Like many flowering plants that blossomed two or three weeks early this year, Great Northern Loons (previously called Common Loons) got an early start to their nesting season. While some adults are still sitting on eggs, some chicks can be seen hitching a ride with their parents. Even though chicks can swim as soon as their down dries, their inability to regulate their body temperature for the first two weeks and their need for protection from predators at this vulnerable time, they are brooded on the backs and under the wings of their parents. After a couple of weeks, however, the chicks are under their own steam and can be seen bobbing in the water near their parents. (Kayakers and photographers — extreme caution should be taken to avoid approaching loon nesting areas too close at this time of year.)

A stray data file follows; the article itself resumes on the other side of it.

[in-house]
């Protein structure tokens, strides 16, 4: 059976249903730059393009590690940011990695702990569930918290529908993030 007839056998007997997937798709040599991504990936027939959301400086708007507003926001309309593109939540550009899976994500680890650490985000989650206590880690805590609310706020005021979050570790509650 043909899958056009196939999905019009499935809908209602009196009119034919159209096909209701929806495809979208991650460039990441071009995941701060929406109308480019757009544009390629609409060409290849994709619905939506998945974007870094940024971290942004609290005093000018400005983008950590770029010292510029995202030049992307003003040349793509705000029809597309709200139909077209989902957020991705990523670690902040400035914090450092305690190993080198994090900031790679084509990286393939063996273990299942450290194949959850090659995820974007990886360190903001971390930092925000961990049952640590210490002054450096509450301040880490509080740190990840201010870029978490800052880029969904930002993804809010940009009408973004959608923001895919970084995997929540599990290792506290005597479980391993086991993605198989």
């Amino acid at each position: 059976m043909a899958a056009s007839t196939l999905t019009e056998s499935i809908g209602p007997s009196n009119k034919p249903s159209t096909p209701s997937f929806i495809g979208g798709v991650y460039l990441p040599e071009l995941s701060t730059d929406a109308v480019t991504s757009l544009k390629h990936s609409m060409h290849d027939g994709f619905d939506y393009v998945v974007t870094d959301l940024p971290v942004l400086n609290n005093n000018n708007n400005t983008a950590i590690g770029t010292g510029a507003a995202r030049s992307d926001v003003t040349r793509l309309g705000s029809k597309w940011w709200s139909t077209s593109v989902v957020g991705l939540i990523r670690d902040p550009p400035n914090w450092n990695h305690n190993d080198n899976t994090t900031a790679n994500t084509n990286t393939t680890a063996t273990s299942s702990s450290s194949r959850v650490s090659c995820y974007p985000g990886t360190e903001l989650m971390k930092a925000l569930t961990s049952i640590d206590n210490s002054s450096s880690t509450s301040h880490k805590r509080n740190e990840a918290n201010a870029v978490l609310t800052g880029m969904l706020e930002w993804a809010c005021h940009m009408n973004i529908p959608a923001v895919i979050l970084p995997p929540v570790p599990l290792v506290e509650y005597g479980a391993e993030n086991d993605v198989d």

Unlike most birds’ eggs, those of the red-winged blackbird hatch asynchronously – that is, they don’t all hatch at the same time. Instead, their hatching is spread over several days. During seasons when food is short, the young which hatch last often starve, as the earlier-hatched young, being larger and stronger, are the first to be fed, and thus deprive their siblings of food. Having eggs hatch in succession is believed to be an adaptation that allows the size of the surviving brood to balance with the amount of available food.